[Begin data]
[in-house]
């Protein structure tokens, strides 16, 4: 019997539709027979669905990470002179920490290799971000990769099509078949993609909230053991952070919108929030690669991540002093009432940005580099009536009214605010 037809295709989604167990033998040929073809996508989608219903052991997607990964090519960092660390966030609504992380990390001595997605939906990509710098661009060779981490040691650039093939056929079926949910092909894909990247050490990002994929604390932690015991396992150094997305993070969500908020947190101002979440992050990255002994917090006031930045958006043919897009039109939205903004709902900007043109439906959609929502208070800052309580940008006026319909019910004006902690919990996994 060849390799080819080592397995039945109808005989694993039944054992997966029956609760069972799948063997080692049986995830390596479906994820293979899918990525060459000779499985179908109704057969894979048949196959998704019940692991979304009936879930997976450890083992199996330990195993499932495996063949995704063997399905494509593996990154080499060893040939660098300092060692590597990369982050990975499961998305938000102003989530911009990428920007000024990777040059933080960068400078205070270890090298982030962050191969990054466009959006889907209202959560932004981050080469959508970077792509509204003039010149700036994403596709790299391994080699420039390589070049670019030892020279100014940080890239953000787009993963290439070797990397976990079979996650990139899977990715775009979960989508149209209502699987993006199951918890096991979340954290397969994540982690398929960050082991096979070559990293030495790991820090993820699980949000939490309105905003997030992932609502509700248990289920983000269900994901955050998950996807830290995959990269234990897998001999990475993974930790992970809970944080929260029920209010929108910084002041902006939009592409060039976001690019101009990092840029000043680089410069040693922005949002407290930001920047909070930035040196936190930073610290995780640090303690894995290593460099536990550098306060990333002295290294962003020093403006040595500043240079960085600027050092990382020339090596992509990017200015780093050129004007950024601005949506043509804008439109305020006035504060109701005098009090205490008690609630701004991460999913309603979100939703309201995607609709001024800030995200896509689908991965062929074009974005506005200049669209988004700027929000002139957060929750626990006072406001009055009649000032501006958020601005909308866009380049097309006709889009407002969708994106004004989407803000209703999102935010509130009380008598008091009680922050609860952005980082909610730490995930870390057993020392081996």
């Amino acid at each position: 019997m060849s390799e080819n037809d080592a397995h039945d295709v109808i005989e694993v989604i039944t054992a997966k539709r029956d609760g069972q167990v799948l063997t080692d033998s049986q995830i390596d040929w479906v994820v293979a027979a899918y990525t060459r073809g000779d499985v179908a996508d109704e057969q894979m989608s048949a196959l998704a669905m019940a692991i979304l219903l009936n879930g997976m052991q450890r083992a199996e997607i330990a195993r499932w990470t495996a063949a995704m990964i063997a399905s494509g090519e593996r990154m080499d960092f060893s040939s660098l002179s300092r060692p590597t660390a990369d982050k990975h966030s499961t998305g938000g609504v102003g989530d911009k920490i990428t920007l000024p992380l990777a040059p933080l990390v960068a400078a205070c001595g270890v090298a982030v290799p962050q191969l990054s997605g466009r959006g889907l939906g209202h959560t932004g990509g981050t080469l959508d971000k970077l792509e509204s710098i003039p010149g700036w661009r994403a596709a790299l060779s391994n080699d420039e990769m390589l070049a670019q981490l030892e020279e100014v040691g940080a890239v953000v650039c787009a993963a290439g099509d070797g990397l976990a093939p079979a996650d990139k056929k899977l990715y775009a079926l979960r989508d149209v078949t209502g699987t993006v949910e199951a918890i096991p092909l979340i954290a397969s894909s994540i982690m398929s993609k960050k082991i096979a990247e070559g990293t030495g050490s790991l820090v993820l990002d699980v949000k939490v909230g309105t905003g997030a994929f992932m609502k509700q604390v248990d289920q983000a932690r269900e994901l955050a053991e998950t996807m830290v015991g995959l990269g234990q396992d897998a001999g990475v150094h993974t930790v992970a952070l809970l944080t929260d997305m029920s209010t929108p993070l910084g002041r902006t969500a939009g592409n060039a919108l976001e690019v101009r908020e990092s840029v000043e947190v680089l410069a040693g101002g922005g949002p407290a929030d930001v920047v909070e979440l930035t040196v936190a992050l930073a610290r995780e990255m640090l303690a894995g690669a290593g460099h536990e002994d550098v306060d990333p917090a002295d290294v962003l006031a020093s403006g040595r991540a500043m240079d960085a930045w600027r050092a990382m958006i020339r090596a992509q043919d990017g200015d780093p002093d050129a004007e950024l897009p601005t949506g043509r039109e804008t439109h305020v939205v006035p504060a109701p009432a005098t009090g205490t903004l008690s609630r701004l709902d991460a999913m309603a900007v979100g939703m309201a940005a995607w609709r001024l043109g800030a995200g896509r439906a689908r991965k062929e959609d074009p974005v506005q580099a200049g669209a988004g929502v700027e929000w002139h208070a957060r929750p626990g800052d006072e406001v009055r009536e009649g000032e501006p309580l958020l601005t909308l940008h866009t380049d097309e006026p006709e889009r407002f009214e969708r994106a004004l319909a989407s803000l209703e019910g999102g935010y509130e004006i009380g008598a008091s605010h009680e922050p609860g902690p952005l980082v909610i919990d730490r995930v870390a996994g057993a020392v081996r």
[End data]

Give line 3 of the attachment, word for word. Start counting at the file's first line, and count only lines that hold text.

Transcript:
């Amino acid at each position: 019997m060849s390799e080819n037809d080592a397995h039945d295709v109808i005989e694993v989604i039944t054992a997966k539709r029956d609760g069972q167990v799948l063997t080692d033998s049986q995830i390596d040929w479906v994820v293979a027979a899918y990525t060459r073809g000779d499985v179908a996508d109704e057969q894979m989608s048949a196959l998704a669905m019940a692991i979304l219903l009936n879930g997976m052991q450890r083992a199996e997607i330990a195993r499932w990470t495996a063949a995704m990964i063997a399905s494509g090519e593996r990154m080499d960092f060893s040939s660098l002179s300092r060692p590597t660390a990369d982050k990975h966030s499961t998305g938000g609504v102003g989530d911009k920490i990428t920007l000024p992380l990777a040059p933080l990390v960068a400078a205070c001595g270890v090298a982030v290799p962050q191969l990054s997605g466009r959006g889907l939906g209202h959560t932004g990509g981050t080469l959508d971000k970077l792509e509204s710098i003039p010149g700036w661009r994403a596709a790299l060779s391994n080699d420039e990769m390589l070049a670019q981490l030892e020279e100014v040691g940080a890239v953000v650039c787009a993963a290439g099509d070797g990397l976990a093939p079979a996650d990139k056929k899977l990715y775009a079926l979960r989508d149209v078949t209502g699987t993006v949910e199951a918890i096991p092909l979340i954290a397969s894909s994540i982690m398929s993609k960050k082991i096979a990247e070559g990293t030495g050490s790991l820090v993820l990002d699980v949000k939490v909230g309105t905003g997030a994929f992932m609502k509700q604390v248990d289920q983000a932690r269900e994901l955050a053991e998950t996807m830290v015991g995959l990269g234990q396992d897998a001999g990475v150094h993974t930790v992970a952070l809970l944080t929260d997305m029920s209010t929108p993070l910084g002041r902006t969500a939009g592409n060039a919108l976001e690019v101009r908020e990092s840029v000043e947190v680089l410069a040693g101002g922005g949002p407290a929030d930001v920047v909070e979440l930035t040196v936190a992050l930073a610290r995780e990255m640090l303690a894995g690669a290593g460099h536990e002994d550098v306060d990333p917090a002295d290294v962003l006031a020093s403006g040595r991540a500043m240079d960085a930045w600027r050092a990382m958006i020339r090596a992509q043919d990017g200015d780093p002093d050129a004007e950024l897009p601005t949506g043509r039109e804008t439109h305020v939205v006035p504060a109701p009432a005098t009090g205490t903004l008690s609630r701004l709902d991460a999913m309603a900007v979100g939703m309201a940005a995607w609709r001024l043109g800030a995200g896509r439906a689908r991965k062929e959609d074009p974005v506005q580099a200049g669209a988004g929502v700027e929000w002139h208070a957060r929750p626990g800052d006072e406001v009055r009536e009649g000032e501006p309580l958020l601005t909308l940008h866009t380049d097309e006026p006709e889009r407002f009214e969708r994106a004004l319909a989407s803000l209703e019910g999102g935010y509130e004006i009380g008598a008091s605010h009680e922050p609860g902690p952005l980082v909610i919990d730490r995930v870390a996994g057993a020392v081996r």